Wednesday, March 21, 2007

Using the IDENTITY type

I read a great article on key field for SQL Server, primary a comparison between Identity and GUID.

While working with SQL Server, I always include an identity field in each table.
This is not necessarily used as an index, but to ensure that even if I mistakenly enter bad data into the table, each row will still be unique:
Suppose you don't have identity field, and you replicate a row's data. Now try deleting only one of the duplicates - you can't, since the server has no way of telling them apart, meaning you'll need to delete all of them (and probably re-enter the data). The identity field prevents that problem.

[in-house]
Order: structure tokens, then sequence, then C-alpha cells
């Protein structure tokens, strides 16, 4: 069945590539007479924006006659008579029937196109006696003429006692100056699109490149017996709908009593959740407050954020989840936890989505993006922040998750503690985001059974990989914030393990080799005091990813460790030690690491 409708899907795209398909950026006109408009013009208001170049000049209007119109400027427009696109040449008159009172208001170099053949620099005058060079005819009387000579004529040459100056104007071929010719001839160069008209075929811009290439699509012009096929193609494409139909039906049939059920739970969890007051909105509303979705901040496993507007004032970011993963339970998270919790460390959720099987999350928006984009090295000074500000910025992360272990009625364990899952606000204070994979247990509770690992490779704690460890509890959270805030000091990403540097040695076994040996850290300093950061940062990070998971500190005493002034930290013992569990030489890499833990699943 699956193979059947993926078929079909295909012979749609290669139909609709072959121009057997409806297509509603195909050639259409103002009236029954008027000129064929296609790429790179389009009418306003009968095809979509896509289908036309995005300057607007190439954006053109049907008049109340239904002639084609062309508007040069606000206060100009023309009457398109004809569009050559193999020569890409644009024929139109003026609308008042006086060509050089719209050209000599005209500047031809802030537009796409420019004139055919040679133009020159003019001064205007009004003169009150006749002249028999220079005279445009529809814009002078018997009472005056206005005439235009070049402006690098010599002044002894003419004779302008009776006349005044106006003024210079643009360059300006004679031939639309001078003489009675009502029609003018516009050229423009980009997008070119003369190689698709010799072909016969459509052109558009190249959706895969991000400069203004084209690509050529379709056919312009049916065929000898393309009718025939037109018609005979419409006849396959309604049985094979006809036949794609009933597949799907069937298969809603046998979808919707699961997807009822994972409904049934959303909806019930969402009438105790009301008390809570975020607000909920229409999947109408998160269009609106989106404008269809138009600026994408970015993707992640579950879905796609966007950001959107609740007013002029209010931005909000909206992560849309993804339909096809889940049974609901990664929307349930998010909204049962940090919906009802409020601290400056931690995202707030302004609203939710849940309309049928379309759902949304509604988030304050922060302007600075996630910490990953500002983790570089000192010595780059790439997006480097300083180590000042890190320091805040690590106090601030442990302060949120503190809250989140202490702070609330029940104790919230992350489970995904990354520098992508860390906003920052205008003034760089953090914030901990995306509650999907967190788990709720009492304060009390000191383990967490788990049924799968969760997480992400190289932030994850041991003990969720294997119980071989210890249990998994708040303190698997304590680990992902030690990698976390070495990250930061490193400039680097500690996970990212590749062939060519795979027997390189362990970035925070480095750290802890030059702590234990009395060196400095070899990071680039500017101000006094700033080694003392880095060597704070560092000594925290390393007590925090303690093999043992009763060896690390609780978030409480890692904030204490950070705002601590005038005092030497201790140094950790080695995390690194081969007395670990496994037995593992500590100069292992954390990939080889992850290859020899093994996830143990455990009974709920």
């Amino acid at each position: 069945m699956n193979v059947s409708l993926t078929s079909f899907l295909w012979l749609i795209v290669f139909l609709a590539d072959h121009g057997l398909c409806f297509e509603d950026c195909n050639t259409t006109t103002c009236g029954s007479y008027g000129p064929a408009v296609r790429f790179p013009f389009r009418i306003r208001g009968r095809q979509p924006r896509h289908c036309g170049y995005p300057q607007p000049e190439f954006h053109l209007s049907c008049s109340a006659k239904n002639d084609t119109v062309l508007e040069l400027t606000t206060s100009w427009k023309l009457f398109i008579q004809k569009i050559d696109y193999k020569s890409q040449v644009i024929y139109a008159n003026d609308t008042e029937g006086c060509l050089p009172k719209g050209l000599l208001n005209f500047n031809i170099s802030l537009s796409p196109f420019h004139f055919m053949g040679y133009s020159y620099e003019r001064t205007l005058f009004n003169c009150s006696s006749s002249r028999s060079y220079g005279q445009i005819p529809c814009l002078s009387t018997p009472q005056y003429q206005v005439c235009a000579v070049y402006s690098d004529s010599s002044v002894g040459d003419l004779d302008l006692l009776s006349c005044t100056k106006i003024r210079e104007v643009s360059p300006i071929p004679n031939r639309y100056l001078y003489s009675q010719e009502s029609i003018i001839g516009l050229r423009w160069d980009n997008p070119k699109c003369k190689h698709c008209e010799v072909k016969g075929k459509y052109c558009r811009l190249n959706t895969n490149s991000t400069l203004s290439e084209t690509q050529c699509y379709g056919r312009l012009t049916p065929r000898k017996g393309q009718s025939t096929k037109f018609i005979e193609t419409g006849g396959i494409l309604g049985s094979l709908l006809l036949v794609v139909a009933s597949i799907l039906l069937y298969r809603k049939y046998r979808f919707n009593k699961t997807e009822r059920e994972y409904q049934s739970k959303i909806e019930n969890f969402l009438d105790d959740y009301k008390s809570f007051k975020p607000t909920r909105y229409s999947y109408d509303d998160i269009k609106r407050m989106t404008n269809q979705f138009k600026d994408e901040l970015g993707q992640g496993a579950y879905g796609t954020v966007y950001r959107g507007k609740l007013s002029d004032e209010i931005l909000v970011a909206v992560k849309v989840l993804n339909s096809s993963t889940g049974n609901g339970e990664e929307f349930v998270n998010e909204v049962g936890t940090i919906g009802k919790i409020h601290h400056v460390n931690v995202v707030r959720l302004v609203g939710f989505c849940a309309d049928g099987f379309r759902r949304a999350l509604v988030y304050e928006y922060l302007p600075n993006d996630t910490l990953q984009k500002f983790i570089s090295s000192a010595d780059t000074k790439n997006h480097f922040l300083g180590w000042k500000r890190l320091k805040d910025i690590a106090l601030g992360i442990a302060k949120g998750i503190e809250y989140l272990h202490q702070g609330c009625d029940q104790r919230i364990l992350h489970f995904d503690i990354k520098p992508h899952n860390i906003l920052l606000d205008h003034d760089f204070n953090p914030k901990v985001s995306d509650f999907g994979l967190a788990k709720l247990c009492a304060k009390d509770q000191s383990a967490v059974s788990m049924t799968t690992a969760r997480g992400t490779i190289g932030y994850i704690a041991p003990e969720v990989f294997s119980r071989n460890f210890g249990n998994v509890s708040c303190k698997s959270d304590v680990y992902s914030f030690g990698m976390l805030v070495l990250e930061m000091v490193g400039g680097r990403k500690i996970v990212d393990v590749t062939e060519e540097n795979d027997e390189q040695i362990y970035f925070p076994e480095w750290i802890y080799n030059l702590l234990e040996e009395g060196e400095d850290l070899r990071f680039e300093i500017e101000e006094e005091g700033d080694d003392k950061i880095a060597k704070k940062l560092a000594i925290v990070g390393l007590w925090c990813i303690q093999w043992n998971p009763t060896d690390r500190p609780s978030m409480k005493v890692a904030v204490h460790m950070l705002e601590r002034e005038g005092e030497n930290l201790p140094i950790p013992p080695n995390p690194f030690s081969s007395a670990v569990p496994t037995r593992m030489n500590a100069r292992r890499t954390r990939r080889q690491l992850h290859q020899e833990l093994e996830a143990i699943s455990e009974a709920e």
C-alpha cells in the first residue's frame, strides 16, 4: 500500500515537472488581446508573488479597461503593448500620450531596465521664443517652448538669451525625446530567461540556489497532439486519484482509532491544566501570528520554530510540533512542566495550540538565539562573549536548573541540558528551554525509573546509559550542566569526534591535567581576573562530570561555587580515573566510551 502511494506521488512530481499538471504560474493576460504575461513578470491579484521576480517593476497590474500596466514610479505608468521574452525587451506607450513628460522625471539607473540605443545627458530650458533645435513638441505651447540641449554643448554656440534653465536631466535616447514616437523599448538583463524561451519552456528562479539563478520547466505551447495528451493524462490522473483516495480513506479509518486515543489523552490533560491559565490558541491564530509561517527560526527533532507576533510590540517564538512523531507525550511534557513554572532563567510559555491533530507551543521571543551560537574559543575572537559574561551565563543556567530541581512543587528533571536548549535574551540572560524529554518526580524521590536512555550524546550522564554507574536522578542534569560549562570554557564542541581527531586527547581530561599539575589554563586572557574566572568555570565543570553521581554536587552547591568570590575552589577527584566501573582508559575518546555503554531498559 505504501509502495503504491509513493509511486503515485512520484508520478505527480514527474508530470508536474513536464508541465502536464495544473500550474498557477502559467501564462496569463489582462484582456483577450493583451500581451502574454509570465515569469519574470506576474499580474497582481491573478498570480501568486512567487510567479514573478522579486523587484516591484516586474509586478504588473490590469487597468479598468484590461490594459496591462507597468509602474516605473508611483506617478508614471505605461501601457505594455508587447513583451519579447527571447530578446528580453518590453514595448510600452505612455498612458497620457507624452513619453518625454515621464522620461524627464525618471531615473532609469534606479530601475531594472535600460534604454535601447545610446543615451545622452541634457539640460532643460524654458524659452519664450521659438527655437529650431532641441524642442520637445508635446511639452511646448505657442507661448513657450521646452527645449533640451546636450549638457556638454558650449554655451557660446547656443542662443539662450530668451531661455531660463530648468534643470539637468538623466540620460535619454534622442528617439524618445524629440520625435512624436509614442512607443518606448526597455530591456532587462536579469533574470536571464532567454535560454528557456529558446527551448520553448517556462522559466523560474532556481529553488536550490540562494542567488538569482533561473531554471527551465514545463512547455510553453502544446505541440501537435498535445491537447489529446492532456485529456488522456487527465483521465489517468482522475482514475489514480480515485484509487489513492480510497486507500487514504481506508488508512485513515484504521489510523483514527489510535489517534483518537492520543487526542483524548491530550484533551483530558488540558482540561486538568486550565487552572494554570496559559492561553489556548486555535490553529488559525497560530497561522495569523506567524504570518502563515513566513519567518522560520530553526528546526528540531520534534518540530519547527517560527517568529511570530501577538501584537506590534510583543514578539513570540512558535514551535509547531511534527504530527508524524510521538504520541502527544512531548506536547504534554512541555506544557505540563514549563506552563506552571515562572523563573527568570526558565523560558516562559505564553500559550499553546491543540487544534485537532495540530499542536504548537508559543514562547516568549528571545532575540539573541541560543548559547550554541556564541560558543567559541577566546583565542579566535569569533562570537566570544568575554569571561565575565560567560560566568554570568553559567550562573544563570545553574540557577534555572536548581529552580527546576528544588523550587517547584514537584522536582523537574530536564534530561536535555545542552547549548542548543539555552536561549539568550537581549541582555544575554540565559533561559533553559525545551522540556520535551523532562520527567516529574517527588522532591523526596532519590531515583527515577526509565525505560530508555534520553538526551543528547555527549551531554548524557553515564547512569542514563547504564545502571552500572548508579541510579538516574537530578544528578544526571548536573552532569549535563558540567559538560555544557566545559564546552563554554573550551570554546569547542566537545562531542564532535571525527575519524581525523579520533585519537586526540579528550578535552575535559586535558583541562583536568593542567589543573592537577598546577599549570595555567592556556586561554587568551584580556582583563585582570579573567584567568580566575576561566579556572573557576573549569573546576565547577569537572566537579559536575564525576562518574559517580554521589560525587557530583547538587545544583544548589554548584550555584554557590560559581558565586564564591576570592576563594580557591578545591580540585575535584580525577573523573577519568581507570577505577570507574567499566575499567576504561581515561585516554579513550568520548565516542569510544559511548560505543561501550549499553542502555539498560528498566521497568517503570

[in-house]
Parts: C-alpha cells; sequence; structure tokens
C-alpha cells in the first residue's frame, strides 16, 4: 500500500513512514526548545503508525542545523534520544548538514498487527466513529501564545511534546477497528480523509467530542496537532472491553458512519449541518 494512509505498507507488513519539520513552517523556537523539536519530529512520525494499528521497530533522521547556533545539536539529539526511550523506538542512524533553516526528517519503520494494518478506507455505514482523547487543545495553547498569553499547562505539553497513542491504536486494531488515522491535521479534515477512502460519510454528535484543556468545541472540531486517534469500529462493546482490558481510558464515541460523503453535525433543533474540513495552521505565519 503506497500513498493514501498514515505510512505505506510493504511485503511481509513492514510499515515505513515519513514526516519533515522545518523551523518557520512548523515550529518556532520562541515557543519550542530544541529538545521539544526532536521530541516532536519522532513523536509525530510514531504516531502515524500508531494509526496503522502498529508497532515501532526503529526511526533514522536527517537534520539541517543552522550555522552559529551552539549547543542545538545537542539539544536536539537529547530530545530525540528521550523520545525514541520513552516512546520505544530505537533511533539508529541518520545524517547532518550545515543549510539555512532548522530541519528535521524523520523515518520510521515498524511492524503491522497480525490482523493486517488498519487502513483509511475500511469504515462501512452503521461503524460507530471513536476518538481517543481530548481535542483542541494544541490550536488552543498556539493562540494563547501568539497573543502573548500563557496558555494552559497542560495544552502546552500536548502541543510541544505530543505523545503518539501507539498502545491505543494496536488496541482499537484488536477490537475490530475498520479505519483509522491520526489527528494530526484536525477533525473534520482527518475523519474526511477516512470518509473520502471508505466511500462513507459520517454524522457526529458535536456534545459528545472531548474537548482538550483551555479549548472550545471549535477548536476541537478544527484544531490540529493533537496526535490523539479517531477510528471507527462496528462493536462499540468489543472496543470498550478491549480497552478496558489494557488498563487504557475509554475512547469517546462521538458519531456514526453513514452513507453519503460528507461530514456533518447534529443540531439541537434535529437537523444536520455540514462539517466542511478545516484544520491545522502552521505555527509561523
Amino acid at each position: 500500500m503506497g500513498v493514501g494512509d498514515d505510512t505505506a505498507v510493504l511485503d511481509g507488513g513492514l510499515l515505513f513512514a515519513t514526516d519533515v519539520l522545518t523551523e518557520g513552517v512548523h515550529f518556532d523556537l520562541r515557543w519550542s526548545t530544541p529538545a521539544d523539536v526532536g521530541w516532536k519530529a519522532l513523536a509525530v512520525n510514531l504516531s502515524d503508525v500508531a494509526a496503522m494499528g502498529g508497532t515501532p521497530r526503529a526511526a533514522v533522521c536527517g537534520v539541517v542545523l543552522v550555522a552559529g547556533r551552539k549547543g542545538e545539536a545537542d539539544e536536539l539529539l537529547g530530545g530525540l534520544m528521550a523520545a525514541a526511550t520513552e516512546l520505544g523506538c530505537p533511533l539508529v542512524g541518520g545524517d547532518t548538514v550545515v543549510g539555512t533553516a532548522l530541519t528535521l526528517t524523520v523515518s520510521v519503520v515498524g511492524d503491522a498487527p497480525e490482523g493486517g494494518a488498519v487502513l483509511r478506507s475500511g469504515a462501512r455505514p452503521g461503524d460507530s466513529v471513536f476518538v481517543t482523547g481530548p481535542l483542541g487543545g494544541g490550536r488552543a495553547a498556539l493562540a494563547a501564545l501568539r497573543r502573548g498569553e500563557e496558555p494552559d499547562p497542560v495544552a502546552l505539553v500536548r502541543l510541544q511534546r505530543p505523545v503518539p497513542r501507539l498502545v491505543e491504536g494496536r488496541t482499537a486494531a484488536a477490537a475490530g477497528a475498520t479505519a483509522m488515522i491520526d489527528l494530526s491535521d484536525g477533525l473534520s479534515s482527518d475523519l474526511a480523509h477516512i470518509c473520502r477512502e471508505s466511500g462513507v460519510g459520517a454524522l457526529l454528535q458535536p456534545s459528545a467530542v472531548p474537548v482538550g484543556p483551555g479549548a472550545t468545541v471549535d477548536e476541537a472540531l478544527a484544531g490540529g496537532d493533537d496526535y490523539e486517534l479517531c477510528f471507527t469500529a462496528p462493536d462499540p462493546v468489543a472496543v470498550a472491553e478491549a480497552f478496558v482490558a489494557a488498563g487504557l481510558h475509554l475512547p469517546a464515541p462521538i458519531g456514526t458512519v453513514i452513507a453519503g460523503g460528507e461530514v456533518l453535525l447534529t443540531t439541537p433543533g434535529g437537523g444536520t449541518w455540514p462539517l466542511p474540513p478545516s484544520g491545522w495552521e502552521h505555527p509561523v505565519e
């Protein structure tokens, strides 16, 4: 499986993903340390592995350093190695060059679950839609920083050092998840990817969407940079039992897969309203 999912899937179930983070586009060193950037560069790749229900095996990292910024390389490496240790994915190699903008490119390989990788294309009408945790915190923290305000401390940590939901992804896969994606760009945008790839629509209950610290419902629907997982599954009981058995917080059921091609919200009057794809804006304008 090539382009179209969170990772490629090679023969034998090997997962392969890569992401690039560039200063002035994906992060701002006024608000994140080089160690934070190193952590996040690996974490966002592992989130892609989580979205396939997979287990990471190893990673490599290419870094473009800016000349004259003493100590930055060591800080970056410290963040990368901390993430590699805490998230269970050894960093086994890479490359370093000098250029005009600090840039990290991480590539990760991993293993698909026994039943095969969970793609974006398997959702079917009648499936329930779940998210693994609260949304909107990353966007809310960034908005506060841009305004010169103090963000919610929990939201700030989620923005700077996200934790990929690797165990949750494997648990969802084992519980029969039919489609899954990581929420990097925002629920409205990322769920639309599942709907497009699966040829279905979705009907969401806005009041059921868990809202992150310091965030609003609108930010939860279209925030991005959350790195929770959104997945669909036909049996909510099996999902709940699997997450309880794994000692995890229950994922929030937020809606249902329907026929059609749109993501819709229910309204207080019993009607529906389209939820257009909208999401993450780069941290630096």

In addition, I have always been fond of using surrogate fields as my key over natural keys, since as stated in the article, even a supposedly unique natural key may be a duplicate, and that's without counting simple typing errors.

I agree with the writer GUID is not a good choice since it's not easy to work with.
However, I may use another surrogate key, which I generate myself, in addition to the identity column.

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